The Less-Obvious Fallout From a Cyber Attack

Zac Amos
The Less-Obvious Fallout From a Cyber Attack
Illustration: © IoT For All

The financial impact of cyber-attacks is well known, as are the social impacts of data breaches. However, a data breach’s impact can extend beyond financial losses and tarnished company reputations. What are the lesser-known effects of a cybersecurity incident? Here are eight consequences of data breaches that people may not normally think about. 

1. Lower Productivity

One major data breach consequence is how they can negatively affect a company’s workers. A cyber attack usually disrupts internal operations, leading to disorganization, confusion, and low morale as people try to regroup. Employees’ mental health and productivity can suffer in the process. 

This increased downtime and lower productivity usually reduces a company’s earnings. In fact, along with lost business and the cost of attracting new clients, downtime, and lower productivity account for 38 percent of the financial impact of data breaches. 

2. Business Closure

One of the worst data breach consequences is bankruptcy. Incredibly, 60 percent of small businesses that go through a significant data loss fail within six months of the incident. Within two years, 72 percent have gone under. The loss of credibility, poor search results, bad reviews, and financial impact of cyber attacks can all add up to a company failing.

3. Increased Regulatory Scrutiny

Another data breach impact is that regulatory agencies take notice. Regulatory bodies often conduct investigations into companies after a data breach. They may require a business to implement stronger security practices, comply with stricter requirements, or file reports about their use of customer data. 

These measures are good for customers but can be a huge headache for businesses. Failing to meet these new regulations can result in further scrutiny or financial penalties, making it even harder to regain regulatory credibility.  

4. Unexpected Expenses

The consequences of a data breach can also include unexpected costs, and there are often-overlooked financial impacts of cyber attacks. Companies without cyber security insurance end up paying for lost business, idle employees, and downtime. They may also have to pay the IT department overtime to help repair the damage. 

Another financial impact of cyber attacks is a direct loss of funds. In the worst-case scenario, a ransomware attack — in which hackers hold a company’s network hostage — forces a business to pay a large ransom to get their data back. 

Yet another potential impact of data breaches is fines. In 2021, data breaches affected 281.5 million people in the U.S., many of whom lost money or even their identity. Companies that mishandle or lose clients’ personally identifiable information (PII) may have to pay for damages, such as helping people recover lost funds after their bank account information was stolen.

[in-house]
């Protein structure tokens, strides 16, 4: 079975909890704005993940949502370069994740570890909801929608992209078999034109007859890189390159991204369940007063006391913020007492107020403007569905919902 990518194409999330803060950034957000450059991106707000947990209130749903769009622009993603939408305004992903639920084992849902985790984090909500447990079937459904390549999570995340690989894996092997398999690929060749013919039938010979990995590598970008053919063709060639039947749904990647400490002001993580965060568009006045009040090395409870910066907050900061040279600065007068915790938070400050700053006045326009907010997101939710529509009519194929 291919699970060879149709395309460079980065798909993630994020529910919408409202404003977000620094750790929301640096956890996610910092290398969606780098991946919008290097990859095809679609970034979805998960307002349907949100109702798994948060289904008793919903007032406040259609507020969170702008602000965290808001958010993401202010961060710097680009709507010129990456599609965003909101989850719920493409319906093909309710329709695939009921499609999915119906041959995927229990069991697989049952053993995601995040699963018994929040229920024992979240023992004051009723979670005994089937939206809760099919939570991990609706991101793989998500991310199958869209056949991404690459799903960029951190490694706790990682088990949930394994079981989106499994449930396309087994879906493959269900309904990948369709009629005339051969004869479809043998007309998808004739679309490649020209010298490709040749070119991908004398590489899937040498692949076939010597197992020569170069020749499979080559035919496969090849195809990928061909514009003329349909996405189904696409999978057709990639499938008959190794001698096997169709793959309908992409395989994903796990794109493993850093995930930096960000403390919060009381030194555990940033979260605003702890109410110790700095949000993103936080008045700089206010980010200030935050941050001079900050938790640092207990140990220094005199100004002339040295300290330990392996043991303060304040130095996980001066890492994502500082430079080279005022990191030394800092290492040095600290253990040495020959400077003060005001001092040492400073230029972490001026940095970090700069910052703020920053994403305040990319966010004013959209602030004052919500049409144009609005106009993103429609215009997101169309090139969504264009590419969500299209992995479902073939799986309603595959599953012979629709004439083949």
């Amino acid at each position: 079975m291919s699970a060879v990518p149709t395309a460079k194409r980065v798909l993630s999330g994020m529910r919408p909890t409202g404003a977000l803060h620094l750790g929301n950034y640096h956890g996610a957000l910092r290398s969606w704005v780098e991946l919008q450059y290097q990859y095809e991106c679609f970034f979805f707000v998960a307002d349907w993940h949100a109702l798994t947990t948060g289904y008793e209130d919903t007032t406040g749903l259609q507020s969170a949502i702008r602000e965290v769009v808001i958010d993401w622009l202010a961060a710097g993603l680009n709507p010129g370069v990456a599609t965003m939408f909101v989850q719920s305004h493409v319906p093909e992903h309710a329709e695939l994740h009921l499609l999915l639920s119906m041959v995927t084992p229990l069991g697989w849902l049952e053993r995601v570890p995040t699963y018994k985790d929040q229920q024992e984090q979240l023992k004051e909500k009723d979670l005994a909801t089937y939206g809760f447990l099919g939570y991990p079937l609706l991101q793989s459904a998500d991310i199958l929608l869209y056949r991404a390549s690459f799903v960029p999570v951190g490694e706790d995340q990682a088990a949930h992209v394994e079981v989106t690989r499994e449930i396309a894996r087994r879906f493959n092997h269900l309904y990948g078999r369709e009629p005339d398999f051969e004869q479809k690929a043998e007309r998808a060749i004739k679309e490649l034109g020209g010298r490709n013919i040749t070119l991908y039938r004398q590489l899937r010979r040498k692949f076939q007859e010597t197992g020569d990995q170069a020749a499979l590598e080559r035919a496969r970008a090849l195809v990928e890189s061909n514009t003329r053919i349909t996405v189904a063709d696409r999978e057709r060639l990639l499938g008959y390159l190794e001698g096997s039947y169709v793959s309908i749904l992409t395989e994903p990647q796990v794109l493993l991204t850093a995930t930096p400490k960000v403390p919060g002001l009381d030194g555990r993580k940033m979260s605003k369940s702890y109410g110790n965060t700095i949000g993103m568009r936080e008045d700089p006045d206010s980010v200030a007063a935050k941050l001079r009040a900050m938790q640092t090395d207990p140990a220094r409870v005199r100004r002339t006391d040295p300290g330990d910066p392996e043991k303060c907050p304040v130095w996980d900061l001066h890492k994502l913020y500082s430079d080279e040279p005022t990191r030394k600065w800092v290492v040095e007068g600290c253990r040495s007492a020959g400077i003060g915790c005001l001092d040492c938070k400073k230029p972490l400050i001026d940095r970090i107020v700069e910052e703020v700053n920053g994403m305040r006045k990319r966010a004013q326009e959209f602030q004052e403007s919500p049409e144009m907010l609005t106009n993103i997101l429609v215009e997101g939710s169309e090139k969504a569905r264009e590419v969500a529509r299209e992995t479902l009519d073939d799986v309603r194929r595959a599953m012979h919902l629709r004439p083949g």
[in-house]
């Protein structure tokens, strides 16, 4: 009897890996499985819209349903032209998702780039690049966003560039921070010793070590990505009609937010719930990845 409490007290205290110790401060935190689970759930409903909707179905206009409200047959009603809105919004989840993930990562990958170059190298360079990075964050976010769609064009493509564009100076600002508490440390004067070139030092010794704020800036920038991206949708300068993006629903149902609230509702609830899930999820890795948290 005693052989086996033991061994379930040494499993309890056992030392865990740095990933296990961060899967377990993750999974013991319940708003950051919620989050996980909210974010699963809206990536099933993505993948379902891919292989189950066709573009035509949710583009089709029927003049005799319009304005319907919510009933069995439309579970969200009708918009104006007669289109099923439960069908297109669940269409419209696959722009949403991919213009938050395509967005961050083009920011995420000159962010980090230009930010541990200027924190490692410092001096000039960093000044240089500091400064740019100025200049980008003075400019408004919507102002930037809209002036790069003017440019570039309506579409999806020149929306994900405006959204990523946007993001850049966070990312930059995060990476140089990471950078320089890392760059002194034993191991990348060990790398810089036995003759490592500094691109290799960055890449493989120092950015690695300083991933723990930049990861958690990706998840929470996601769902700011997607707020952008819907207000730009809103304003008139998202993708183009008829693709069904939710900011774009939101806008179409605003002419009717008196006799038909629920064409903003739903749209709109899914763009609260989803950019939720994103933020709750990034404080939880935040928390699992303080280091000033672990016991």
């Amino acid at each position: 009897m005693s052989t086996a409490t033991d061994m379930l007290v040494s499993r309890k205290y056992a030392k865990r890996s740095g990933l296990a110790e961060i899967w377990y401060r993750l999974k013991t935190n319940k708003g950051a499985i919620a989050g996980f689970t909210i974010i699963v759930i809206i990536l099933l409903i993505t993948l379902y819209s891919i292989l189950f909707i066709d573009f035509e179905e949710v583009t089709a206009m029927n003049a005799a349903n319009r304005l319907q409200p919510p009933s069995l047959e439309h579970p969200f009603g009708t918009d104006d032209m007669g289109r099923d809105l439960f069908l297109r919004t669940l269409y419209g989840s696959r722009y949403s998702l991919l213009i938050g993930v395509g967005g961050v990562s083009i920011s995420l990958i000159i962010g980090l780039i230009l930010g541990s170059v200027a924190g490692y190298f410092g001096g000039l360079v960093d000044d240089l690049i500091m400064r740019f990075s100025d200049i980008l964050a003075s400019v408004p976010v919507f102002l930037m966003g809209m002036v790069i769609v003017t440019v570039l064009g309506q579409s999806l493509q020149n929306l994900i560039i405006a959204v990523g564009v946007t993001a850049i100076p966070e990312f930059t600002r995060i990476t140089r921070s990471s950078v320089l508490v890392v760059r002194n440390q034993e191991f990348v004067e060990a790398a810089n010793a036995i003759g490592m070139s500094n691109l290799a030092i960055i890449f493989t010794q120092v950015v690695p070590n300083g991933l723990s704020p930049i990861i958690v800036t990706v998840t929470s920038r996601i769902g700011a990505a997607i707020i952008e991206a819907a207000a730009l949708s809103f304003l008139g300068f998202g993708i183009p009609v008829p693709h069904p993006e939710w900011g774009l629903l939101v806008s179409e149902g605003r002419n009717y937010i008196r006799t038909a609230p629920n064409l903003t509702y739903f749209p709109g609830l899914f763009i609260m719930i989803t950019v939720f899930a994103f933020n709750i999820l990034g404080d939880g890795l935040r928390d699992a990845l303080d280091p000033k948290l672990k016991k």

Businesses also have to pay for detection and escalation to identify the breach in the first place. After it occurs, they have to budget for the process of notifying partners, customers, regulatory agencies, and the general public about the incident. 

5. Tarnished CEO Reputation

Unfortunately, clients and investors who learn about a security incident often want to assign blame to somebody in charge. One lesser-known impact of data breaches is that people sometimes associate the problem with a company’s CEO. 

Of course, it may be more likely that the security team was at fault, but people may still blame company leaders even when they weren’t directly involved in the incident. It’s just human nature. 

6. Negative Search Results

One persistent data breach impact is that search engine results might reflect the incident for years to come. Potential clients who look the business up may be greeted by a wall of news stories about the cyber attack, driving them away from the company. People may even share the stories on social media or talk about the incident in person. 

Although a company’s marketing team will likely work hard to monitor social media, search engine results and online reviews, news stories, and comments about the data breach will still be available for anyone to find. 

7. Driving Off Job Applicants

If a security incident is still appearing in search engine results, job seekers might see it and decide not to apply for a position with the company. It can give the impression that the business has widespread issues across several departments, such as poor management or disorganization. Job seekers may also worry about how the company’s name would look on a future resume. 

8. Scaring Away Investors

Investors usually shy away from risk. They want to invest their money in financially stable, growing companies that make good business decisions. A lesser-known financial impact of cyber attacks is that investors might pull away and bet on more reliable businesses. That can lead to fewer chances for funding and even devaluation of a business. 

The Consequences of Data Breaches

While cyber-attacks are a fact of life, companies must do everything in their power to prevent them. The consequences of data breaches reach well beyond the obvious financial losses and poor business reputation — they can scare away investors, reduce productivity, and harm the reputations of C-suite executives. Implementing good cyber security practices allows businesses to uphold their reputations and protect themselves against bad actors.

Zac Amos
Zac Amos - Features Editor, ReHack
Zac Amos is the Features Editor at ReHack, where he writes about all things tech-related, from cybersecurity to AI to IoT.
Zac Amos is the Features Editor at ReHack, where he writes about all things tech-related, from cybersecurity to AI to IoT.